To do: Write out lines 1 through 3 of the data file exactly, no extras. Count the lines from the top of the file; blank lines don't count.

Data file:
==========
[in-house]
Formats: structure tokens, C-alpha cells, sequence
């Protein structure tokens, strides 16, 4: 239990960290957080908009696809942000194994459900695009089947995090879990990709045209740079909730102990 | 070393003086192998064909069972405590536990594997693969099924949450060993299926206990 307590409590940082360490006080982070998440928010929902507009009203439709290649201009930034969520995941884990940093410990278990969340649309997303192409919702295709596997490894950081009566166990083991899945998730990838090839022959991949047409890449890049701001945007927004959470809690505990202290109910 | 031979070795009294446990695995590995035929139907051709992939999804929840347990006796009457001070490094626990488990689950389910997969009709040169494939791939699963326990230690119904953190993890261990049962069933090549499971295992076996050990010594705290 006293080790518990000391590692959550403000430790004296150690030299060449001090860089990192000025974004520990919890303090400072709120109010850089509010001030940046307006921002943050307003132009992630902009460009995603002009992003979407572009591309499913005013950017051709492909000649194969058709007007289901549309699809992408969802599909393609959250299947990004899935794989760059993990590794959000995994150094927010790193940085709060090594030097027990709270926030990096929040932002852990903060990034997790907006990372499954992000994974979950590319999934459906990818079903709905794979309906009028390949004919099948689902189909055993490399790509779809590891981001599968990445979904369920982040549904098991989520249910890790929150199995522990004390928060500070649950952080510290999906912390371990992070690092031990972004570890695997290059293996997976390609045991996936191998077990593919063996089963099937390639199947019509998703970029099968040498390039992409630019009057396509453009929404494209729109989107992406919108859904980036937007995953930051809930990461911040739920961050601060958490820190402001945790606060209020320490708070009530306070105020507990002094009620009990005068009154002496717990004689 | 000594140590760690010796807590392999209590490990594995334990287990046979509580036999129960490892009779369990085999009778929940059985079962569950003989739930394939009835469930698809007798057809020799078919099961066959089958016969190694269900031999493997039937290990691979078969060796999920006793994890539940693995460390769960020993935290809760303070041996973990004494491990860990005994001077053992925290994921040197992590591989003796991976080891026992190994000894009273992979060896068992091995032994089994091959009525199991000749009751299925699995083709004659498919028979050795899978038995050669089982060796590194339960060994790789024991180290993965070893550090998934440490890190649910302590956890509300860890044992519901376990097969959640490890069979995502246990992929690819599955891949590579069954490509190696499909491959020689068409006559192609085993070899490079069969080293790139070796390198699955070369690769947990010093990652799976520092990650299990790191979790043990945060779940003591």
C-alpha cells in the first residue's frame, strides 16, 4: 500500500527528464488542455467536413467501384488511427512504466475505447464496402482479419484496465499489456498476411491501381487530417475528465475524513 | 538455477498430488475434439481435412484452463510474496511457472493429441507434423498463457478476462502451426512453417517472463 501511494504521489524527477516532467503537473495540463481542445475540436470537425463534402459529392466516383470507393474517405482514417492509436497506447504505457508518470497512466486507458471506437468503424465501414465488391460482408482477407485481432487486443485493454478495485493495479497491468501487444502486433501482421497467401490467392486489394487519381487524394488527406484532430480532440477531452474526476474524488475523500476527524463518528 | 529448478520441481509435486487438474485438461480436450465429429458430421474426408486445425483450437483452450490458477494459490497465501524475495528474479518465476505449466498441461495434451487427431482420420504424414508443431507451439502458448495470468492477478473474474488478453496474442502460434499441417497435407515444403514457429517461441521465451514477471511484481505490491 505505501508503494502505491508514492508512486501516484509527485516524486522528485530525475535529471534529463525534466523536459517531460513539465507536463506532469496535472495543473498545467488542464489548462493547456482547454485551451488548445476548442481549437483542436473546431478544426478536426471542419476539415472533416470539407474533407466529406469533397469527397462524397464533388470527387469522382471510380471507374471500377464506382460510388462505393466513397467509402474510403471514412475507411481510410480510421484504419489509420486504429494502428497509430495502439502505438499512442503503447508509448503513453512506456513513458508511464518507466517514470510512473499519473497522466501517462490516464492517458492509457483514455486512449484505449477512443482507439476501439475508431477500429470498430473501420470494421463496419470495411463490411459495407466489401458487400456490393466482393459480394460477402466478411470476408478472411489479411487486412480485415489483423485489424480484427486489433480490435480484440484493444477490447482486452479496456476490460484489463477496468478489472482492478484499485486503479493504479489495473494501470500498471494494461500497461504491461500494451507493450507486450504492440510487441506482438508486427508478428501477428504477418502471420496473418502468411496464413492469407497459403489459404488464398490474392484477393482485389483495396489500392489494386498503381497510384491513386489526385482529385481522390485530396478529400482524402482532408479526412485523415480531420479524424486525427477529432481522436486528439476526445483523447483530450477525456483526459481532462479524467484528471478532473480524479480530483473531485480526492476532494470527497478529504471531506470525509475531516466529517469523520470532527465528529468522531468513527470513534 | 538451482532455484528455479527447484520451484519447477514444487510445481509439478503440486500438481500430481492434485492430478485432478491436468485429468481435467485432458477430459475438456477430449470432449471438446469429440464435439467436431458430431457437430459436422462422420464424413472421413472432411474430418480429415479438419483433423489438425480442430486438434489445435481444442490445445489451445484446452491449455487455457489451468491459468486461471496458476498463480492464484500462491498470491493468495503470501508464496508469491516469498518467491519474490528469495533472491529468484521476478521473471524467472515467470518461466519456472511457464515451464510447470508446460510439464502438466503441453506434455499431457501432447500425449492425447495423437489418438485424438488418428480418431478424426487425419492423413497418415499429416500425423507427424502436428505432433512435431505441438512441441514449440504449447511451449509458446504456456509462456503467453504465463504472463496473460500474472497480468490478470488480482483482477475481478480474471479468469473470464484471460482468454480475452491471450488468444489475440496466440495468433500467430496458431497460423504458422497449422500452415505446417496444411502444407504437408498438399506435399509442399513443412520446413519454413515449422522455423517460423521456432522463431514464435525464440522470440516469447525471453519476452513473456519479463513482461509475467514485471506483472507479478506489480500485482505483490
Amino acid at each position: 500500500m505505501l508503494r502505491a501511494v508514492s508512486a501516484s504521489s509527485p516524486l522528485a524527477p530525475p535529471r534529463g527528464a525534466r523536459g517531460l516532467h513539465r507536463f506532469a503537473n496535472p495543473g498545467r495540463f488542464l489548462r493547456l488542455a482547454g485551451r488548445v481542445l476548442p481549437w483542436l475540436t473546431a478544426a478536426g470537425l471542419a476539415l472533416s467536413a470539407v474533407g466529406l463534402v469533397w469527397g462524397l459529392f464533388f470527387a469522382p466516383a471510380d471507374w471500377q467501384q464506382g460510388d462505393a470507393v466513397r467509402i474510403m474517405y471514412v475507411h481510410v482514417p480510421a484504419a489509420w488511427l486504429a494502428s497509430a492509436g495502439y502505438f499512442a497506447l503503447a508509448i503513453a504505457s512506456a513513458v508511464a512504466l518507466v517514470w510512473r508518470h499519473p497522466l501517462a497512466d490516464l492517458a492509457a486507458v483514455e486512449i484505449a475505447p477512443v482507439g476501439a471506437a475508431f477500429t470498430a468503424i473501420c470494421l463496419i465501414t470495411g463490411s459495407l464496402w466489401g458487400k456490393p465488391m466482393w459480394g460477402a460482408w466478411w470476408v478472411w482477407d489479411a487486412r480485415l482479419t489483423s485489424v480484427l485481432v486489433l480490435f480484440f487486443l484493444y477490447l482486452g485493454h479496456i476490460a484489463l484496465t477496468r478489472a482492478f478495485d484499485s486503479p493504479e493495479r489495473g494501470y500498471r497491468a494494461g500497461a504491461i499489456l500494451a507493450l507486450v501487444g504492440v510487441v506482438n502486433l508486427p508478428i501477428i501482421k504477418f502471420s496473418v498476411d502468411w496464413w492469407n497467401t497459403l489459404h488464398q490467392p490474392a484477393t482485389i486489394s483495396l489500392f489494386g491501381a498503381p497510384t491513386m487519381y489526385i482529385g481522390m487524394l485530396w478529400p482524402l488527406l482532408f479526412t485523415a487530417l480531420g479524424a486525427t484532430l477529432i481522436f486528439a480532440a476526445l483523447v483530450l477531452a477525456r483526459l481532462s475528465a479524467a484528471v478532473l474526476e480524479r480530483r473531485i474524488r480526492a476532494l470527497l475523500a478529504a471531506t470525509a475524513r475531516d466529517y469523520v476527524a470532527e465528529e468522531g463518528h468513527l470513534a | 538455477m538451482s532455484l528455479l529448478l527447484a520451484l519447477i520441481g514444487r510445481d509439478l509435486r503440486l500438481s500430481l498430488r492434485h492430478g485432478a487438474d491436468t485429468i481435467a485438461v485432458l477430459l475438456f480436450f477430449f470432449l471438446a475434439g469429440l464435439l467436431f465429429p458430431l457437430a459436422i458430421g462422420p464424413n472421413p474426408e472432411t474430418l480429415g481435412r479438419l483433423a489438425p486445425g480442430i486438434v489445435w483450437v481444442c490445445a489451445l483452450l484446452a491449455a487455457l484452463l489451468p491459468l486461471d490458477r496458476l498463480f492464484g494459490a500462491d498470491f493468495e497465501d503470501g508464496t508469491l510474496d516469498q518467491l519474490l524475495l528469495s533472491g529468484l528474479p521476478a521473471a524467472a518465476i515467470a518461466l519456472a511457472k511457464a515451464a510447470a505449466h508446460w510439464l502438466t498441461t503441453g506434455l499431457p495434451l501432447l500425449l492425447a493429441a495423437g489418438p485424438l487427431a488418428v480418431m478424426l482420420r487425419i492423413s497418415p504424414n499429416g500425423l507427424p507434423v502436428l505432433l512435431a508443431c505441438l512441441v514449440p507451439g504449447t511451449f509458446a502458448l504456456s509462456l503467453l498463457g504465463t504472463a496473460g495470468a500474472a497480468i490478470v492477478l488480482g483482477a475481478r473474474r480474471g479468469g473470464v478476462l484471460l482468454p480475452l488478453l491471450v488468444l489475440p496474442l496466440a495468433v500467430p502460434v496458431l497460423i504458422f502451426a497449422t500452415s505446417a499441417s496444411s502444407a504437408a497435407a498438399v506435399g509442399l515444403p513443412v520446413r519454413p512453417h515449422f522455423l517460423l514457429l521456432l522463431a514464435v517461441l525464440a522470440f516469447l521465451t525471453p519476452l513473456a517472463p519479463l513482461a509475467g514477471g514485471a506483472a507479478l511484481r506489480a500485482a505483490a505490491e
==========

[in-house]
Formats: structure tokens, C-alpha cells, sequence
């Protein structure tokens, strides 16, 4: 239990960290957080908009696809942000194994459900695009089947995090879990990709045209740079909730102990 | 070393003086192998064909069972405590536990594997693969099924949450060993299926206990 307590409590940082360490006080982070998440928010929902507009009203439709290649201009930034969520995941884990940093410990278990969340649309997303192409919702295709596997490894950081009566166990083991899945998730990838090839022959991949047409890449890049701001945007927004959470809690505990202290109910 | 031979070795009294446990695995590995035929139907051709992939999804929840347990006796009457001070490094626990488990689950389910997969009709040169494939791939699963326990230690119904953190993890261990049962069933090549499971295992076996050990010594705290 006293080790518990000391590692959550403000430790004296150690030299060449001090860089990192000025974004520990919890303090400072709120109010850089509010001030940046307006921002943050307003132009992630902009460009995603002009992003979407572009591309499913005013950017051709492909000649194969058709007007289901549309699809992408969802599909393609959250299947990004899935794989760059993990590794959000995994150094927010790193940085709060090594030097027990709270926030990096929040932002852990903060990034997790907006990372499954992000994974979950590319999934459906990818079903709905794979309906009028390949004919099948689902189909055993490399790509779809590891981001599968990445979904369920982040549904098991989520249910890790929150199995522990004390928060500070649950952080510290999906912390371990992070690092031990972004570890695997290059293996997976390609045991996936191998077990593919063996089963099937390639199947019509998703970029099968040498390039992409630019009057396509453009929404494209729109989107992406919108859904980036937007995953930051809930990461911040739920961050601060958490820190402001945790606060209020320490708070009530306070105020507990002094009620009990005068009154002496717990004689 | 000594140590760690010796807590392999209590490990594995334990287990046979509580036999129960490892009779369990085999009778929940059985079962569950003989739930394939009835469930698809007798057809020799078919099961066959089958016969190694269900031999493997039937290990691979078969060796999920006793994890539940693995460390769960020993935290809760303070041996973990004494491990860990005994001077053992925290994921040197992590591989003796991976080891026992190994000894009273992979060896068992091995032994089994091959009525199991000749009751299925699995083709004659498919028979050795899978038995050669089982060796590194339960060994790789024991180290993965070893550090998934440490890190649910302590956890509300860890044992519901376990097969959640490890069979995502246990992929690819599955891949590579069954490509190696499909491959020689068409006559192609085993070899490079069969080293790139070796390198699955070369690769947990010093990652799976520092990650299990790191979790043990945060779940003591």